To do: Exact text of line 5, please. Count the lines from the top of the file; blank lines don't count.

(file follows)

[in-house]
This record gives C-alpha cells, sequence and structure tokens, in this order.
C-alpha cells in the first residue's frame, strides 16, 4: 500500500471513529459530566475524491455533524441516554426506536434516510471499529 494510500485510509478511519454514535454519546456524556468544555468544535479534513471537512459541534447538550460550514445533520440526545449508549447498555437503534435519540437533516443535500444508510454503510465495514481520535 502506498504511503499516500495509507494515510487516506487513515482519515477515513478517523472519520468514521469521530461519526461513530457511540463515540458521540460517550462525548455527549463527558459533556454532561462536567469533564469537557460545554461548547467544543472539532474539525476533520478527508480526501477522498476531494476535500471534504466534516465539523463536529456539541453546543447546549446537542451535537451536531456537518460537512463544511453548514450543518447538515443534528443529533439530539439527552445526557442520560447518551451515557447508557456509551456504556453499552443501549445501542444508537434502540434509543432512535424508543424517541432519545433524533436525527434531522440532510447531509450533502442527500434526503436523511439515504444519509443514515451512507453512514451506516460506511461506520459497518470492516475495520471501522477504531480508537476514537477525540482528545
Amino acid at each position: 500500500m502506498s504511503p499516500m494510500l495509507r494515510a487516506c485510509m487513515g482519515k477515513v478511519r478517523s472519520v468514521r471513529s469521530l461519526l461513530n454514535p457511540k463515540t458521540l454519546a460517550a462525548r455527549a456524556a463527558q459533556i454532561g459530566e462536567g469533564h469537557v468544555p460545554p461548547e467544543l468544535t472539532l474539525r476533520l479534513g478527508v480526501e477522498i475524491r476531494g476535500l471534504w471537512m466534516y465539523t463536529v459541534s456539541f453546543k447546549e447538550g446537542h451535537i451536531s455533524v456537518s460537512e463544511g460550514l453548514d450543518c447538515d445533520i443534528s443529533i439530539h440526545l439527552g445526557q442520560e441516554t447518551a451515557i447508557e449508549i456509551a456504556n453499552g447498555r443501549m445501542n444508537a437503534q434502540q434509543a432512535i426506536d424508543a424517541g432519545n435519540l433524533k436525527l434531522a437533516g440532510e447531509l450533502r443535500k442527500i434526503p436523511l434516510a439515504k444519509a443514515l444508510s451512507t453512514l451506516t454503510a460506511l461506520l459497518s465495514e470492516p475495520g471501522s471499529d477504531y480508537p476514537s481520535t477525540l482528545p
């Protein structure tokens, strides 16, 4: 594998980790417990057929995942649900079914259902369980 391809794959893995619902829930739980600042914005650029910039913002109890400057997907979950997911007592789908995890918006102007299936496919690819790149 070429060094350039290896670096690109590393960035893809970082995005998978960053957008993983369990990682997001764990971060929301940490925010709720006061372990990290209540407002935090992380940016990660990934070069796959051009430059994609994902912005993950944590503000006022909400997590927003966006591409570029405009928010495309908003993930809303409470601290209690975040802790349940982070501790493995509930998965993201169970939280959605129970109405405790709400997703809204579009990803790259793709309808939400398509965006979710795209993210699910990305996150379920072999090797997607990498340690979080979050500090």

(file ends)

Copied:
């Protein structure tokens, strides 16, 4: 594998980790417990057929995942649900079914259902369980 391809794959893995619902829930739980600042914005650029910039913002109890400057997907979950997911007592789908995890918006102007299936496919690819790149 070429060094350039290896670096690109590393960035893809970082995005998978960053957008993983369990990682997001764990971060929301940490925010709720006061372990990290209540407002935090992380940016990660990934070069796959051009430059994609994902912005993950944590503000006022909400997590927003966006591409570029405009928010495309908003993930809303409470601290209690975040802790349940982070501790493995509930998965993201169970939280959605129970109405405790709400997703809204579009990803790259793709309808939400398509965006979710795209993210699910990305996150379920072999090797997607990498340690979080979050500090």